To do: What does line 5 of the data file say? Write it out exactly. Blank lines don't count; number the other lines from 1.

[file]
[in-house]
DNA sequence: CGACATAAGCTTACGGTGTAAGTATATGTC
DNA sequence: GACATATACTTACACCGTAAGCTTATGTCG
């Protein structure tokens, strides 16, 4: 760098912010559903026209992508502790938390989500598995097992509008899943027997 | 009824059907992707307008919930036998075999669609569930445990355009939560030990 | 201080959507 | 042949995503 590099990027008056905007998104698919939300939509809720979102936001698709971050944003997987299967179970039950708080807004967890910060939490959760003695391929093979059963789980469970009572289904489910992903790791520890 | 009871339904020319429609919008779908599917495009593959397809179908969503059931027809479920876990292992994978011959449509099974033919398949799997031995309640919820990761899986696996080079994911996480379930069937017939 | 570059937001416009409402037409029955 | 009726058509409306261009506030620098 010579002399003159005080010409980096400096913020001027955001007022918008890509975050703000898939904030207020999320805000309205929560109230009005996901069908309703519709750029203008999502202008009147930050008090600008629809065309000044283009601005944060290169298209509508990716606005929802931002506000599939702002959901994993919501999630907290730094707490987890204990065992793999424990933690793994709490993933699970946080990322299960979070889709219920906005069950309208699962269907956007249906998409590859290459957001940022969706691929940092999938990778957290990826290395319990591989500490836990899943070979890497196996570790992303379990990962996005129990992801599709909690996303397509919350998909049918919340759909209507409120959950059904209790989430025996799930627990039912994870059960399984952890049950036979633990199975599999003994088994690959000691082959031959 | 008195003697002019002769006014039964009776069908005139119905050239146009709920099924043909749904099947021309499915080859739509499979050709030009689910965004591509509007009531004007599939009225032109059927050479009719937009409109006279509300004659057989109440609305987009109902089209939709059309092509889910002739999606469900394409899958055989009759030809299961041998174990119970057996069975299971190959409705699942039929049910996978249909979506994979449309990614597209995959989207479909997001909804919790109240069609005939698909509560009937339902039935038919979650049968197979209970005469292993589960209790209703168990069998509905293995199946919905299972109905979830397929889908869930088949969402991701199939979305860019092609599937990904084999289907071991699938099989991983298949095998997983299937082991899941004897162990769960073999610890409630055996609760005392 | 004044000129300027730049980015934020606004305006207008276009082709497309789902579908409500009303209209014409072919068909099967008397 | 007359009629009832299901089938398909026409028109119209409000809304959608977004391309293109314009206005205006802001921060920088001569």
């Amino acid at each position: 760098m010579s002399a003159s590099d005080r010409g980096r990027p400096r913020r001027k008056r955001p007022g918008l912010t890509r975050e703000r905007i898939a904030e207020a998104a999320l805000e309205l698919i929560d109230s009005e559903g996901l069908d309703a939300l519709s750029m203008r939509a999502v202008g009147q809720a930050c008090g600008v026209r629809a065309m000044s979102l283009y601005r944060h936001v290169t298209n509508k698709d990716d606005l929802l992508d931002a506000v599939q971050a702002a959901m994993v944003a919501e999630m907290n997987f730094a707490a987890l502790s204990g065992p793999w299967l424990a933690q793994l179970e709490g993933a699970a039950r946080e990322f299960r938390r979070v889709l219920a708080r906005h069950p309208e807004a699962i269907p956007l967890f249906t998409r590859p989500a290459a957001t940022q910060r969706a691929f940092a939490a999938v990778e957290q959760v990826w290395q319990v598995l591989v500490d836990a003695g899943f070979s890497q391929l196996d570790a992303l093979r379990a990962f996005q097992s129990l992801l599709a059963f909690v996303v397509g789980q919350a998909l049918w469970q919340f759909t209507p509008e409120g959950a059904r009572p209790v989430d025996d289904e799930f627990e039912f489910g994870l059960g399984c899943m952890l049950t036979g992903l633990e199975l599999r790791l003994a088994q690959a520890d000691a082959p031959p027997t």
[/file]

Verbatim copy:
């Amino acid at each position: 760098m010579s002399a003159s590099d005080r010409g980096r990027p400096r913020r001027k008056r955001p007022g918008l912010t890509r975050e703000r905007i898939a904030e207020a998104a999320l805000e309205l698919i929560d109230s009005e559903g996901l069908d309703a939300l519709s750029m203008r939509a999502v202008g009147q809720a930050c008090g600008v026209r629809a065309m000044s979102l283009y601005r944060h936001v290169t298209n509508k698709d990716d606005l929802l992508d931002a506000v599939q971050a702002a959901m994993v944003a919501e999630m907290n997987f730094a707490a987890l502790s204990g065992p793999w299967l424990a933690q793994l179970e709490g993933a699970a039950r946080e990322f299960r938390r979070v889709l219920a708080r906005h069950p309208e807004a699962i269907p956007l967890f249906t998409r590859p989500a290459a957001t940022q910060r969706a691929f940092a939490a999938v990778e957290q959760v990826w290395q319990v598995l591989v500490d836990a003695g899943f070979s890497q391929l196996d570790a992303l093979r379990a990962f996005q097992s129990l992801l599709a059963f909690v996303v397509g789980q919350a998909l049918w469970q919340f759909t209507p509008e409120g959950a059904r009572p209790v989430d025996d289904e799930f627990e039912f489910g994870l059960g399984c899943m952890l049950t036979g992903l633990e199975l599999r790791l003994a088994q690959a520890d000691a082959p031959p027997t």